Unreal Nature

February 13, 2018

Breath of Life

Filed under: Uncategorized — unrealnature @ 5:42 am

… They are the organic, and often monstrous, progeny of social life and value systems.

This is from Overlay: Contemporary Art and the Art of Prehistory by Lucy R. Lippard (1983):

… Discussing or even exploring the prehistoric sites today is like visiting a museum or peering around a church as a tourist. For all the formal beauties that are accessible, the essence of life is elusive. Contemporary artists are looking to ancient forms both to restore that breath and also to take it for themselves. The animating element is often ritual — private or public, newly created or recreated through research and imagination (in itself a breath of life). Artmaking is a ritual, perhaps the most valid — if elitist — one left to this society. It is, however, in danger of becoming as disengaged as institutionalized religion.

… the alienation of art and work from life has led some contemporary artists to a conscious restoration of severed connections. … The result has been an increased dialogue between them and their specialized art audiences. Too often, however, a broader audience remains out of reach, even to those artists most resistant to the erosion of art’s communicative functions, because available forms are not easily understood.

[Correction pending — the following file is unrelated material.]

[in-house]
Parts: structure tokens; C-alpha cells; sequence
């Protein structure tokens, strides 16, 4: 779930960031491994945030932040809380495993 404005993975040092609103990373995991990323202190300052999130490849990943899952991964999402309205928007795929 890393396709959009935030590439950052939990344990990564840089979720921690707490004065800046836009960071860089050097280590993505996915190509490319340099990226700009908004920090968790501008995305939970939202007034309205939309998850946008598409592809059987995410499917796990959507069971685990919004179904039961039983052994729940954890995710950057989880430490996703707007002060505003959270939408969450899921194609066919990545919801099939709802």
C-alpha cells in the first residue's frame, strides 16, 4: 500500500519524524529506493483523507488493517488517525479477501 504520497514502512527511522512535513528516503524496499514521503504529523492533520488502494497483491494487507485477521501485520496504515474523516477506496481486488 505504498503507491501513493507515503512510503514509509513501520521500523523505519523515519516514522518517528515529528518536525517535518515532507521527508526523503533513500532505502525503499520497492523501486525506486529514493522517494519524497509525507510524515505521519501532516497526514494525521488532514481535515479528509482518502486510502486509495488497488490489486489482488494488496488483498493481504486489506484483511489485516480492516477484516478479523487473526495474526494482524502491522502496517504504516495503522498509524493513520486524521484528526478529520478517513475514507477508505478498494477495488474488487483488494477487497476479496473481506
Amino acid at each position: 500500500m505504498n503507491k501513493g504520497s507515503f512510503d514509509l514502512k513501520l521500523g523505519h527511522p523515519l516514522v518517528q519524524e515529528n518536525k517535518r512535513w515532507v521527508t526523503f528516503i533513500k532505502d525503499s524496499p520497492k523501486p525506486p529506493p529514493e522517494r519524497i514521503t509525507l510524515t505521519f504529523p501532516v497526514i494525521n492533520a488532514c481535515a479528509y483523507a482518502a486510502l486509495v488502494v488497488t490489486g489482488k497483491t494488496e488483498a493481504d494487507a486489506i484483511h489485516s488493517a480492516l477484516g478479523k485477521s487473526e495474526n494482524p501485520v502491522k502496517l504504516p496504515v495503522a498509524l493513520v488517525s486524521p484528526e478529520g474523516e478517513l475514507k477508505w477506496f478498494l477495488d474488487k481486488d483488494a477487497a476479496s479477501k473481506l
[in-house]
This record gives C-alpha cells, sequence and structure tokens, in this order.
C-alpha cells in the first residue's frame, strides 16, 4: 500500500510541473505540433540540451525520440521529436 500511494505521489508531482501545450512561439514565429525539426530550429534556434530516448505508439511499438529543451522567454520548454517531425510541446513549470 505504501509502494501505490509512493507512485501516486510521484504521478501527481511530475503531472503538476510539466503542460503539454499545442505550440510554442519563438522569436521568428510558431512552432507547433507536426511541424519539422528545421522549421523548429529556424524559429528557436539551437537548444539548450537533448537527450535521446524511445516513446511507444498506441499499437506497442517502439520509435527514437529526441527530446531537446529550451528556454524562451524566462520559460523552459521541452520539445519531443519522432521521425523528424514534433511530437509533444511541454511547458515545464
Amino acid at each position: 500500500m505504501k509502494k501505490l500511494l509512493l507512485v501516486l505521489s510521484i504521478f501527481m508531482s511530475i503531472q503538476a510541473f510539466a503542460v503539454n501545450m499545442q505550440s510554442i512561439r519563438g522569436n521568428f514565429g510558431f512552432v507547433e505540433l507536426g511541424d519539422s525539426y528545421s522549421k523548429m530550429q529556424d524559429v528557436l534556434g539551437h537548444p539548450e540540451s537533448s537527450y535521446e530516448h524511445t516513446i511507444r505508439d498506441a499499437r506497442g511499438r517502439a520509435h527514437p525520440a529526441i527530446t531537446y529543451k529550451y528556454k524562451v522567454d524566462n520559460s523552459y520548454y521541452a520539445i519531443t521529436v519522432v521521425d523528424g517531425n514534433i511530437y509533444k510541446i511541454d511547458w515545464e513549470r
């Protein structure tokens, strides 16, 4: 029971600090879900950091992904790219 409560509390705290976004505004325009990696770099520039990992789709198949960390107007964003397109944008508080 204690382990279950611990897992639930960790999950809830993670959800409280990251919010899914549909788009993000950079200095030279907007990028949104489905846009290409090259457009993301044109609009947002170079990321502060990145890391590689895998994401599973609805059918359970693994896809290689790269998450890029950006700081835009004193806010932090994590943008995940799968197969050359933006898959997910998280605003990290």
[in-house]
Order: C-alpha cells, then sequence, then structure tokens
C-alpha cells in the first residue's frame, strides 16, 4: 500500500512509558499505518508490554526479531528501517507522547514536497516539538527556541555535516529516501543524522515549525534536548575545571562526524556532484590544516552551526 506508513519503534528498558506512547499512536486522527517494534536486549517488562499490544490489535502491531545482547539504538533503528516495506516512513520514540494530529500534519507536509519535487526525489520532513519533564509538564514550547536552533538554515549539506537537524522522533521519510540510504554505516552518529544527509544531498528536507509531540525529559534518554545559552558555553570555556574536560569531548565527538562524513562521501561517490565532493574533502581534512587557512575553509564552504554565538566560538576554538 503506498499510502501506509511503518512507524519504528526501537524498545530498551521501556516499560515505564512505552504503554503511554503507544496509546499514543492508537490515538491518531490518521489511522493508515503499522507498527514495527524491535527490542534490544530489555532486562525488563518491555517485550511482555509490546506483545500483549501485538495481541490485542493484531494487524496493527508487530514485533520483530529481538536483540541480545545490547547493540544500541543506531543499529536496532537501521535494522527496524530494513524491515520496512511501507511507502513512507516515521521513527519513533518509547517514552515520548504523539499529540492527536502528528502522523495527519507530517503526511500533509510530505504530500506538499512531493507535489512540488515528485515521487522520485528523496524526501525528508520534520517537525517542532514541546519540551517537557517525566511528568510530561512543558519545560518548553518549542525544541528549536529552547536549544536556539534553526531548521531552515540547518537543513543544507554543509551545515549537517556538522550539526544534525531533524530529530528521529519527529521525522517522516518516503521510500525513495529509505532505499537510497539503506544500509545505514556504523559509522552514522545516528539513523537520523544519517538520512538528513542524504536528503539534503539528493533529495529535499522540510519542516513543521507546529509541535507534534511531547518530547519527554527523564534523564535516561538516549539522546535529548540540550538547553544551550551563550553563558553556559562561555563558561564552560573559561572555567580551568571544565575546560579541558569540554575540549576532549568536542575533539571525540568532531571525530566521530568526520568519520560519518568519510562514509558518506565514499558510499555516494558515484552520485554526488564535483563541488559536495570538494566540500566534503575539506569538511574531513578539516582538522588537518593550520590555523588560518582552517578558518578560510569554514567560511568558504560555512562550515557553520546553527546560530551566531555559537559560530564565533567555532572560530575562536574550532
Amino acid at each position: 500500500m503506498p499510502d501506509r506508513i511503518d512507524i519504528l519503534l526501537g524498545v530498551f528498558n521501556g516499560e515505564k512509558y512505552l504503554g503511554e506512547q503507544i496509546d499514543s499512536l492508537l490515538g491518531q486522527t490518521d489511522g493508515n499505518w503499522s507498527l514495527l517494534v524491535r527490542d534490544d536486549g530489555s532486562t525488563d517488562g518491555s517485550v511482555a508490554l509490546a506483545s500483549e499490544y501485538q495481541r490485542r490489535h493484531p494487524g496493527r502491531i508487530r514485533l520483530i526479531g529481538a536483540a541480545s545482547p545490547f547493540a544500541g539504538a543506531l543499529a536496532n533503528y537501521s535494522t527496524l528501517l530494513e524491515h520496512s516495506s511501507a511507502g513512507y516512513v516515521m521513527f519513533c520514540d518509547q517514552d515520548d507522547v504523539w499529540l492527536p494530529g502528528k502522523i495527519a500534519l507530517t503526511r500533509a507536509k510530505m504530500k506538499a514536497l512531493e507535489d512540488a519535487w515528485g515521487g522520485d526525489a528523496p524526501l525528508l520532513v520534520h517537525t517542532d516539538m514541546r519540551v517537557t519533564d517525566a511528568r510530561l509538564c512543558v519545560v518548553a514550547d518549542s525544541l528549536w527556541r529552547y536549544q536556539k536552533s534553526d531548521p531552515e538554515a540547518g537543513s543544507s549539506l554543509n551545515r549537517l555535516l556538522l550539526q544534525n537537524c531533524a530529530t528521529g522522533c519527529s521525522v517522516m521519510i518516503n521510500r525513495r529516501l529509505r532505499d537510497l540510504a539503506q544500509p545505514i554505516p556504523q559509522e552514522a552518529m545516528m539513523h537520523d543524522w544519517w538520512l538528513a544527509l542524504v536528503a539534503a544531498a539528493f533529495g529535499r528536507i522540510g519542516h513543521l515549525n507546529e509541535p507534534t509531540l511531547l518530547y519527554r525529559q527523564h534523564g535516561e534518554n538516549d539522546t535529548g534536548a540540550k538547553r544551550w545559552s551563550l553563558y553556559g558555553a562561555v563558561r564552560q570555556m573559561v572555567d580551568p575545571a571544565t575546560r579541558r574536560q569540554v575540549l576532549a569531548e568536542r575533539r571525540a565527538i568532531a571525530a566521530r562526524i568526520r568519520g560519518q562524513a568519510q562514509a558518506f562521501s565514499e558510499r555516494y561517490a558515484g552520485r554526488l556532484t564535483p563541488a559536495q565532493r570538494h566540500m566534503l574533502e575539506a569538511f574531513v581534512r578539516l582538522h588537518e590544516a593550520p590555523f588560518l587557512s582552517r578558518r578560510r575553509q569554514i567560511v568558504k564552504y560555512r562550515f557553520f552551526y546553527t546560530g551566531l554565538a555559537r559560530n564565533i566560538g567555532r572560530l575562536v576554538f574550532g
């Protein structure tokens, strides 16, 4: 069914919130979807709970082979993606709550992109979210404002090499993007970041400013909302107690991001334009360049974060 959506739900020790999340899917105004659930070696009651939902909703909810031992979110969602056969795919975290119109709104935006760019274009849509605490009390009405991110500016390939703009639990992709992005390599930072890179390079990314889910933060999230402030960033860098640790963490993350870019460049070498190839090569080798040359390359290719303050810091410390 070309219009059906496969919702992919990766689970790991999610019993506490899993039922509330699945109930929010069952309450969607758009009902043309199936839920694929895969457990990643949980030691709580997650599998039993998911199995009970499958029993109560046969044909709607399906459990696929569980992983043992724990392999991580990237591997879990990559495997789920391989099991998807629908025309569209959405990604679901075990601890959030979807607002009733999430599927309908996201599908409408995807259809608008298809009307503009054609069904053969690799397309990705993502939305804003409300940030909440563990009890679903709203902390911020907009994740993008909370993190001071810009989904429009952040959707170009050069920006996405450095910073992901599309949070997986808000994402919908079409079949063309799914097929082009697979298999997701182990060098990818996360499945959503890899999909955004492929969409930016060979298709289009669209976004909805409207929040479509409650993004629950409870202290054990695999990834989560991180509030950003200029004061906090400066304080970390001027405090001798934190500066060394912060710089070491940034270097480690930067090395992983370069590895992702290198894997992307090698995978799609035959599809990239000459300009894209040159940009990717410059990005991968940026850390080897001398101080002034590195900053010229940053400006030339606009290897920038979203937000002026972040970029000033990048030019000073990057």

Immateriality and impermanence, for instance, though sometimes valid strategies against commodification, have often backfired, leading to the same kind of isolation and inaccessibility the artists hoped to overcome.

… When a ritual doesn’t work, it becomes an empty, self-conscious act, an exclusive object involving only the performer, and it is often embarrassing for anyone else to witness. When a ritual does work, it is inclusive, and leaves the viewer with a need to participate again.

[ … ]

… If the human race continues to be part of nature, then neither parks nor cities are “finished landscapes.” They are the organic, and often monstrous, progeny of social life and value systems. Only when the art that forms their spiritual core can respond to and change with social life can it be restored to its original communal meanings.

My most recent previous post from Lippard’s book is here.




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